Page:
On 19th March 1915 at Hooge near Ypres, Private P.G. Motroni was killed whilst serving with 2nd Suffolk.
Montroni had been part of section that had gone forward under the command of 2nd Lieutenant De Castro, to take and hold a recently blown mine crater in front of the village.
At 7.00pm, the mine was blown and as soon as the dust settled, De Castro went forward with a section to consolidate the hole. Two further sections would then endeavour to cut a trench out to this 'sap' during the hours of darkness from opposite directions, thus pushing the allied line forward a few yards. However, one of those wounded in the initial advance to take the crater, was Private Motroni.
Peter George Motroni was the second son of Anthony and Carmela Motroni of Atina, Italy, who settled in Ipswich after emigrating from Italy in the 1890s. They stayed briefly in Colchester where George was born in 1895, before they settled in Ipswich the following year.
The family lived in the tiny and now completely redeveloped 'Permit Office' Street in the heart of Ipswich. The area was exceptionally poor and many of the immigrant families who lived there hoped that their children did not do well enough to attend the local grammar school since they could not afford the cost of the school uniforms. By far the highest proportion of immigrates living there were of Italian origin and the area was known well into the 1960s as 'Little Italy.'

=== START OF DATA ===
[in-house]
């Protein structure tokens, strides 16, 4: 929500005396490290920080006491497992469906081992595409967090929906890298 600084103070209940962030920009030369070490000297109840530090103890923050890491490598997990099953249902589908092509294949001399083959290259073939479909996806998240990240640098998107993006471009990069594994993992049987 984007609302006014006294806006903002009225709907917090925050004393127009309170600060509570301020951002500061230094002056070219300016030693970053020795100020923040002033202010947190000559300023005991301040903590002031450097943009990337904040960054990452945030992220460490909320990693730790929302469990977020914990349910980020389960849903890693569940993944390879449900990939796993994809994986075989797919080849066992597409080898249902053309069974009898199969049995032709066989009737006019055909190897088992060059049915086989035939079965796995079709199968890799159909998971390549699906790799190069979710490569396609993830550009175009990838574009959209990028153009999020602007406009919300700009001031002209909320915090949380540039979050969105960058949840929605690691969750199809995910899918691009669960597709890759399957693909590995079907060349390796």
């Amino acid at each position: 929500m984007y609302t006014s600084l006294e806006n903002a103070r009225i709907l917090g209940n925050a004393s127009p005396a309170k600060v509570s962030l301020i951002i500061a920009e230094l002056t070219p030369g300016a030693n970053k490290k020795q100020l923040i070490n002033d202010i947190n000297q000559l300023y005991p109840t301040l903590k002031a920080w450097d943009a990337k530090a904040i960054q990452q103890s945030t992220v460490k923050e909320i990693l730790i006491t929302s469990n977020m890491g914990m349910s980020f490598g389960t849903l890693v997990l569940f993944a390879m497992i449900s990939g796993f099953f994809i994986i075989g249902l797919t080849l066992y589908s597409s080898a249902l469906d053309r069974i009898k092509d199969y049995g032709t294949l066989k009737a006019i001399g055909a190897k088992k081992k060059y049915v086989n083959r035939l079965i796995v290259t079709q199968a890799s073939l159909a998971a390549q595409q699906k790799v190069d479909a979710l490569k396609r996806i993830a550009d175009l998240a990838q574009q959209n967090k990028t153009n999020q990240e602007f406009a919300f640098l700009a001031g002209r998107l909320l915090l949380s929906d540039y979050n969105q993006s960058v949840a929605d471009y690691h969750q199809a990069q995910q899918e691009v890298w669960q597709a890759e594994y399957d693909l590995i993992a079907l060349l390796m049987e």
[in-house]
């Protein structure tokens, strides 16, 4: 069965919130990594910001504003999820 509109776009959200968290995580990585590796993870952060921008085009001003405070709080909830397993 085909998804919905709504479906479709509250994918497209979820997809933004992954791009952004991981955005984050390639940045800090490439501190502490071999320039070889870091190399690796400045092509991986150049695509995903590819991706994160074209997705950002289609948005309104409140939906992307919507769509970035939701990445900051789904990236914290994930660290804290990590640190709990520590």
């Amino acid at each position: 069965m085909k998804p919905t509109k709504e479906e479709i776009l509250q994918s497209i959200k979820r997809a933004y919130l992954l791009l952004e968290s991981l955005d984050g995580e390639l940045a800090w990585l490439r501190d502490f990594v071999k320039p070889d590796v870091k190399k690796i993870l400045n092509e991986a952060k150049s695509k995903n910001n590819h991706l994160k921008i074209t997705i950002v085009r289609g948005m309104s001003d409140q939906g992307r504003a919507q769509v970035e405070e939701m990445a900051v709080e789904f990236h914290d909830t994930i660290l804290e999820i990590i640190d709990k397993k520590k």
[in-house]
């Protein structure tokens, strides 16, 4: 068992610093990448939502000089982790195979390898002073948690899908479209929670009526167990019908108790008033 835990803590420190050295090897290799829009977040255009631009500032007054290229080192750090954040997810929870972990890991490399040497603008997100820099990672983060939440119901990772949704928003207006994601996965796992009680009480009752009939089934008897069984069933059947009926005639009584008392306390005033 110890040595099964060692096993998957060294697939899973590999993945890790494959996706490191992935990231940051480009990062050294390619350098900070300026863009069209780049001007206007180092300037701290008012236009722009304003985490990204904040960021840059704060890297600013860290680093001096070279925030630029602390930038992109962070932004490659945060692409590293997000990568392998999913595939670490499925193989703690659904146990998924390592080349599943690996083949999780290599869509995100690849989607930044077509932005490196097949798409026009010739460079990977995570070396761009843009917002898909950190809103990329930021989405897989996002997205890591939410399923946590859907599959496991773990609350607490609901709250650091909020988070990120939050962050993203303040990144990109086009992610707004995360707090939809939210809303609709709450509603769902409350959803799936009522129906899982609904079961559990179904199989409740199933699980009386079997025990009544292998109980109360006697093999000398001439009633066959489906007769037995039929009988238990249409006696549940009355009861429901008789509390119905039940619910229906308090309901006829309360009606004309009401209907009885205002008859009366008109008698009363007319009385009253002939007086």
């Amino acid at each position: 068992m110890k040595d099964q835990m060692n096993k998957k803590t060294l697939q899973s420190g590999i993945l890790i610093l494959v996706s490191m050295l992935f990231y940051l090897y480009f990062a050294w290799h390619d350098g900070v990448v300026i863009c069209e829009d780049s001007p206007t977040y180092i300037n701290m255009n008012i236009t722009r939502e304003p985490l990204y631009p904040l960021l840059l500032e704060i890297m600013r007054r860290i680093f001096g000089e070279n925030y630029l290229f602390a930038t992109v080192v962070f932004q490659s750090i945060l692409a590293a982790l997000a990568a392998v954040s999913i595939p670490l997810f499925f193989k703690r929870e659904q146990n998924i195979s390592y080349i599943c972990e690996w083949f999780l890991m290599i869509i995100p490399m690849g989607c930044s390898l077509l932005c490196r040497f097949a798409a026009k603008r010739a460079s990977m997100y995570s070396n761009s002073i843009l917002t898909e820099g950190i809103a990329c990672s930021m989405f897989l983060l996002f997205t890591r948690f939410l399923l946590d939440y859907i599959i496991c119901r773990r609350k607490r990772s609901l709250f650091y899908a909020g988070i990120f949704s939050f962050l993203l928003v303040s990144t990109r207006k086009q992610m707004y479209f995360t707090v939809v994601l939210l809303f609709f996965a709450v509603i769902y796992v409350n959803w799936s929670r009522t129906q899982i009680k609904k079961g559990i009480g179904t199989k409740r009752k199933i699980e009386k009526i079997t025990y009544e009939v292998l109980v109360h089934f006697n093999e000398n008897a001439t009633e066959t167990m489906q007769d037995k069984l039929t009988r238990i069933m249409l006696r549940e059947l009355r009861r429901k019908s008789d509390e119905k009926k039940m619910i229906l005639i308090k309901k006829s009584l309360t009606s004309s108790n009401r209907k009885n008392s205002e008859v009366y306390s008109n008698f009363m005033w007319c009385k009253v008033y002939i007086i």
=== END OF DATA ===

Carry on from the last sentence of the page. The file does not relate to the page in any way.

After schooling, George enlisted in the Suffolk Regiment, aged 18 in 1913. He was with 2nd Suffolk at the Curragh, but when war was declared, he was held back from proceeding to France even though he was four weeks past his 19th birthday. However, following the 2nd Battalion's decimation at Le Cateau, he was sent with the first draft of replacements, arriving in France on 11th September.
Mr and Mrs Motroni would loose three sons before the war was over. Peter's father Anthony, would die shortly after the war ended, leaving his mother alone in the world. She had her own business - a costermongers barrow, selling fruit and vegetables at a nearby road junction, but by 1926 and the time of the General Strike, Mrs Carri Motroni or 'Matronie' as she now called herself, was one of just two Italian families still living in the street.
Welcome to our online 'blog' charting the history of the many Battalions of the Suffolk Regiment and the part they played in the Great War.
Starting back in March 2014, we have recorded the events of 100 years ago on the centenary of their happening.
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